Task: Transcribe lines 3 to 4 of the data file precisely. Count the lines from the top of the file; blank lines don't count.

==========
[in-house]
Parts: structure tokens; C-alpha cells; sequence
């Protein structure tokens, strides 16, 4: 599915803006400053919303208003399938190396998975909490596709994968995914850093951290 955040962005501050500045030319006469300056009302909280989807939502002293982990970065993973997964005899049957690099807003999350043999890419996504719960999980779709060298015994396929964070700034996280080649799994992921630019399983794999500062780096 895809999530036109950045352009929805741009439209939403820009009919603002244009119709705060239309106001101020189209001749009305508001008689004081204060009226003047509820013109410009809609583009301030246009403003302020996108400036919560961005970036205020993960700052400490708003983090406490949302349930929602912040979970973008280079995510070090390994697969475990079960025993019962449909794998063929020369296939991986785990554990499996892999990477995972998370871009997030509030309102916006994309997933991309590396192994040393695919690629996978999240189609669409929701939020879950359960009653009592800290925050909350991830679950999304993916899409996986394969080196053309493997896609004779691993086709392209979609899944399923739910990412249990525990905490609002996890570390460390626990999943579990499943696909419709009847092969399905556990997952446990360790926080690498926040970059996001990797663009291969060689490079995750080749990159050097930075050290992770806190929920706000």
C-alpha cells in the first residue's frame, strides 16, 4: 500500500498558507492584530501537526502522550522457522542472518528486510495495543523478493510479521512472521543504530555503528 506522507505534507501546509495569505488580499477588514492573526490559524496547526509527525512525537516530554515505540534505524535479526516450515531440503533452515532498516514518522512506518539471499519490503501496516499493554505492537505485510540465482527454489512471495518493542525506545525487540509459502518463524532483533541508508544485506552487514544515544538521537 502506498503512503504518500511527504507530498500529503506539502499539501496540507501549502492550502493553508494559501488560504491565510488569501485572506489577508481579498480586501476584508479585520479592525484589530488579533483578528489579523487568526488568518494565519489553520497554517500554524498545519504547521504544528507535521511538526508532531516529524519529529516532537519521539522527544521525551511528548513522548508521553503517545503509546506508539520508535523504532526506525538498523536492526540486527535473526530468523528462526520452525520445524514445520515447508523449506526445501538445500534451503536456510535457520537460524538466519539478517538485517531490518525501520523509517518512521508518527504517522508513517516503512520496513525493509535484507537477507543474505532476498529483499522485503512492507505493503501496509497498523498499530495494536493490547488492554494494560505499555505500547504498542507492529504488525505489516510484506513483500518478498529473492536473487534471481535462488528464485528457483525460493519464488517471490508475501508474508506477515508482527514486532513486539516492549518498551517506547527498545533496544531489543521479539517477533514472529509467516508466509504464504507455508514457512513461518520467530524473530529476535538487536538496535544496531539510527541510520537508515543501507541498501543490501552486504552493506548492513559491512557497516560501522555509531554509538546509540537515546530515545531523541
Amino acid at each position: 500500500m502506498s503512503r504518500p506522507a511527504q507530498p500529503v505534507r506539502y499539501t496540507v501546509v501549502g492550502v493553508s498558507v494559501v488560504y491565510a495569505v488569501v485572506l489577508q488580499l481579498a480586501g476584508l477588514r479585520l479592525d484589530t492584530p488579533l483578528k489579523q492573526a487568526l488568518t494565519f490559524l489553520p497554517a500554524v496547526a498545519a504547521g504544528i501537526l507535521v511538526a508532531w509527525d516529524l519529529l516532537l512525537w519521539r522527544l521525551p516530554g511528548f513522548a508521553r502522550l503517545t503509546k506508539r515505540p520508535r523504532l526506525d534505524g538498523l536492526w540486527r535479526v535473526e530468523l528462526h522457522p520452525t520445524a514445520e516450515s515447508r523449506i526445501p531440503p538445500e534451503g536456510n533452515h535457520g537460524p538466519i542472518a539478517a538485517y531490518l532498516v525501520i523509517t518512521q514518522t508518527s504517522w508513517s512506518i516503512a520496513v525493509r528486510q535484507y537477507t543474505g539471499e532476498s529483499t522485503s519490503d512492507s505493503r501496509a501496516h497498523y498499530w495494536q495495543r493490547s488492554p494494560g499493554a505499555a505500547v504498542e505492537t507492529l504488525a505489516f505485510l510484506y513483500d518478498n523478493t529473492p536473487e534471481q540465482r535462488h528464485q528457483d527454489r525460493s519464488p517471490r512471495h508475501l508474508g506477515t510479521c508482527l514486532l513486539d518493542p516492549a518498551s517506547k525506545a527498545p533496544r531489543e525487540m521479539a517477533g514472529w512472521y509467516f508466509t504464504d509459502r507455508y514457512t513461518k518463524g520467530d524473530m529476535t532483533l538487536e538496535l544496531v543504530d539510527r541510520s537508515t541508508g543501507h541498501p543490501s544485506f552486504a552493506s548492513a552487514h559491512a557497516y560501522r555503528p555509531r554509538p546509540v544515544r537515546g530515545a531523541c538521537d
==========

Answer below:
């Protein structure tokens, strides 16, 4: 599915803006400053919303208003399938190396998975909490596709994968995914850093951290 955040962005501050500045030319006469300056009302909280989807939502002293982990970065993973997964005899049957690099807003999350043999890419996504719960999980779709060298015994396929964070700034996280080649799994992921630019399983794999500062780096 895809999530036109950045352009929805741009439209939403820009009919603002244009119709705060239309106001101020189209001749009305508001008689004081204060009226003047509820013109410009809609583009301030246009403003302020996108400036919560961005970036205020993960700052400490708003983090406490949302349930929602912040979970973008280079995510070090390994697969475990079960025993019962449909794998063929020369296939991986785990554990499996892999990477995972998370871009997030509030309102916006994309997933991309590396192994040393695919690629996978999240189609669409929701939020879950359960009653009592800290925050909350991830679950999304993916899409996986394969080196053309493997896609004779691993086709392209979609899944399923739910990412249990525990905490609002996890570390460390626990999943579990499943696909419709009847092969399905556990997952446990360790926080690498926040970059996001990797663009291969060689490079995750080749990159050097930075050290992770806190929920706000």
C-alpha cells in the first residue's frame, strides 16, 4: 500500500498558507492584530501537526502522550522457522542472518528486510495495543523478493510479521512472521543504530555503528 506522507505534507501546509495569505488580499477588514492573526490559524496547526509527525512525537516530554515505540534505524535479526516450515531440503533452515532498516514518522512506518539471499519490503501496516499493554505492537505485510540465482527454489512471495518493542525506545525487540509459502518463524532483533541508508544485506552487514544515544538521537 502506498503512503504518500511527504507530498500529503506539502499539501496540507501549502492550502493553508494559501488560504491565510488569501485572506489577508481579498480586501476584508479585520479592525484589530488579533483578528489579523487568526488568518494565519489553520497554517500554524498545519504547521504544528507535521511538526508532531516529524519529529516532537519521539522527544521525551511528548513522548508521553503517545503509546506508539520508535523504532526506525538498523536492526540486527535473526530468523528462526520452525520445524514445520515447508523449506526445501538445500534451503536456510535457520537460524538466519539478517538485517531490518525501520523509517518512521508518527504517522508513517516503512520496513525493509535484507537477507543474505532476498529483499522485503512492507505493503501496509497498523498499530495494536493490547488492554494494560505499555505500547504498542507492529504488525505489516510484506513483500518478498529473492536473487534471481535462488528464485528457483525460493519464488517471490508475501508474508506477515508482527514486532513486539516492549518498551517506547527498545533496544531489543521479539517477533514472529509467516508466509504464504507455508514457512513461518520467530524473530529476535538487536538496535544496531539510527541510520537508515543501507541498501543490501552486504552493506548492513559491512557497516560501522555509531554509538546509540537515546530515545531523541